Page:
Human Genetic Evidence for Involvement of CD137 in Atherosclerosis
Atherosclerosis is an inflammatory disease and the main cause of cardiovascular disease. Inflammation promotes plaque instability and clinical disease, such as myocardial infarction, stroke and peripheral vascular disease. Subclinical atherosclerosis begins with thickening of the arterial intimal layer, and increased intima-media thickness (IMT) in the carotid artery is a widely used measurement of subclinical atherosclerosis. Activation of CD137 (tumor necrosis factor receptor super family 9) promotes inflammation and disease development in murine atherosclerosis. CD137 is expressed in human atherosclerosis, but its role is largely unknown. This study uses a genetic approach to investigate CD137 in human atherosclerotic disease. In publicly available data on genotype and gene expression from the HapMap project, the minor T allele of rs2453021, a single nucleotide polymorphism in CD137, was significantly associated with CD137 gene expression. In the PROCARDIS and Wellcome Trust Case Control Consortium (WTCCC) cohorts of 13,029 cases and controls, no significant association was detected between the minor T allele of rs2453021 and risk for coronary artery disease or myocardial infarction. However, in the IMPROVE multicenter study of 3,418 individuals, the minor T allele of rs2453021 was associated with increased IMT of the common carotid artery (CCA), as measured by ultrasonography, with presence of plaque in CCA and with increased incidence of adverse noncardiac vascular events. Taken together, this study shows that the minor T allele of rs2453021 is associated with increased IMT in the CCA and increased risk of incident noncardiac vascular events, thus providing the first human genetic evidence for involvement of CD137 in atherosclerosis.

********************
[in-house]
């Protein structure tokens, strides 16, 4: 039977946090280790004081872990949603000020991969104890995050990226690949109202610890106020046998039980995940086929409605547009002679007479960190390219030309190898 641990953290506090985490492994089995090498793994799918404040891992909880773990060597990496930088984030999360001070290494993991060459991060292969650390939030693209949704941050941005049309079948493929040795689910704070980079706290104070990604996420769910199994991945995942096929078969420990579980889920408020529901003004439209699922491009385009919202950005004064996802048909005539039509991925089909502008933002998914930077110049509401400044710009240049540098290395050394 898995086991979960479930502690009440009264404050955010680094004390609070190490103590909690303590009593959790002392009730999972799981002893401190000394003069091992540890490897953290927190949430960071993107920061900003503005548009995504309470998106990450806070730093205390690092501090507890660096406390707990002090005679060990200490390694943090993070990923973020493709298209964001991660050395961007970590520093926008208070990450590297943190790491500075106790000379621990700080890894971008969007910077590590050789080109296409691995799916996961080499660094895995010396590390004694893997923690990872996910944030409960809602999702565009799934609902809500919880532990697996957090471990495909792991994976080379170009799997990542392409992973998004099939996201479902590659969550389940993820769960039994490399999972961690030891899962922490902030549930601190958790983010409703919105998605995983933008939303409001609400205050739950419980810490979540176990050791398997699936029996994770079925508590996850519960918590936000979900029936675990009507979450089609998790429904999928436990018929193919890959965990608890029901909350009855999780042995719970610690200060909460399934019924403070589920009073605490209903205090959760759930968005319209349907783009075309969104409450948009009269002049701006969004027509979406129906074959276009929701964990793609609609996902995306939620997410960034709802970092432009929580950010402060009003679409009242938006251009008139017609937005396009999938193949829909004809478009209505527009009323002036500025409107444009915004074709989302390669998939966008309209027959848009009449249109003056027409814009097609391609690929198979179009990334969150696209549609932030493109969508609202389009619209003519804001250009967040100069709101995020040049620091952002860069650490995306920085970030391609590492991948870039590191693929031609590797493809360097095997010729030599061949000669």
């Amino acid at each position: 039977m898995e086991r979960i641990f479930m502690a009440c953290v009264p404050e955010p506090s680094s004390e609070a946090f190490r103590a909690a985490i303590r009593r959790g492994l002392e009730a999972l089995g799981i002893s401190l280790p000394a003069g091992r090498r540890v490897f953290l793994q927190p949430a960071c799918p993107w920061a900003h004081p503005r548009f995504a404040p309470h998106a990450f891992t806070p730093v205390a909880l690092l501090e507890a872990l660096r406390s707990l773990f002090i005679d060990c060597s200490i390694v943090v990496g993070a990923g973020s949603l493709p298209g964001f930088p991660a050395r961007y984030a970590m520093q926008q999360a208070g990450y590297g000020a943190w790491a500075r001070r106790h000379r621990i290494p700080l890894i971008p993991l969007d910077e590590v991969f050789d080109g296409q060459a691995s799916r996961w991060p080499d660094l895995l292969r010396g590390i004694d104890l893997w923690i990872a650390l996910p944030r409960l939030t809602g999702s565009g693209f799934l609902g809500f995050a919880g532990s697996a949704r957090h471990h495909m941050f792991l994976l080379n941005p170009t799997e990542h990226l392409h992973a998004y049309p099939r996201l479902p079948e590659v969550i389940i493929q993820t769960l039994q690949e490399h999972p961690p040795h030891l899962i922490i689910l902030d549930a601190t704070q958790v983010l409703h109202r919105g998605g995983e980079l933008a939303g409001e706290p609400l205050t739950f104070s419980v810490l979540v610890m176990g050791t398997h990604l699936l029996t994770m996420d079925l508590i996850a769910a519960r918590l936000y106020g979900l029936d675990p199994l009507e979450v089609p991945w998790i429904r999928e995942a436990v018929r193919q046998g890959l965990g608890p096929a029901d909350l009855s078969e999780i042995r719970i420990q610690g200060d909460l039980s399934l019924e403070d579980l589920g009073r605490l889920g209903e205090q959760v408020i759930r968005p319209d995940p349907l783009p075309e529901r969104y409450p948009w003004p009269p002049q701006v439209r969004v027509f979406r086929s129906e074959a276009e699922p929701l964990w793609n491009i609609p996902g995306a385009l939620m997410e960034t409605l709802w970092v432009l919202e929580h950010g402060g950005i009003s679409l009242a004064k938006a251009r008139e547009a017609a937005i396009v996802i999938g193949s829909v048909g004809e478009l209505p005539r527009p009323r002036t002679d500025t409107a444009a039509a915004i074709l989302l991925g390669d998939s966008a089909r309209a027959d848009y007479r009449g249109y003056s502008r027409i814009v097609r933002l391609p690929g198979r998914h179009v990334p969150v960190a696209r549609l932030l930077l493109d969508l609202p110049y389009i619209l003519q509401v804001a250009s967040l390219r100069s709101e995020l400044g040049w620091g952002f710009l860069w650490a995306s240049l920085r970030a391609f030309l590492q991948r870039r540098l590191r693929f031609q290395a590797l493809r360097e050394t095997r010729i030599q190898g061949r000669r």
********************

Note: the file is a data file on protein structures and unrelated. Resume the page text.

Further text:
This study was supported by the Swedish Heart-Lung Foundation, the Wenner-Gren Foundation, Karolinska Institutet, Stiftelsen för Gamla Tjänarinnor, the Swedish Research Council (projects 0593, 6816 and 8691 and Linnaeus support 8703), the Swedish Foundation for Strategic Research, the Cardiovascular and Diabetes Programmes of the Karolinska Institutet and Stockholm County Council, the Knut and Alice Wallenberg Foundation and the European Commission (AtheroRemo, PROCARDIS and IMPROVE collaborative projects), the Academy of Finland, the Ministry of Education and Culture of Finland, the City of Kuopio, the British Heart Foundation and the Italian Ministry of Health (Ricerca Corrente). SE Humphries is supported by the British Heart Foundation (PG08/008).
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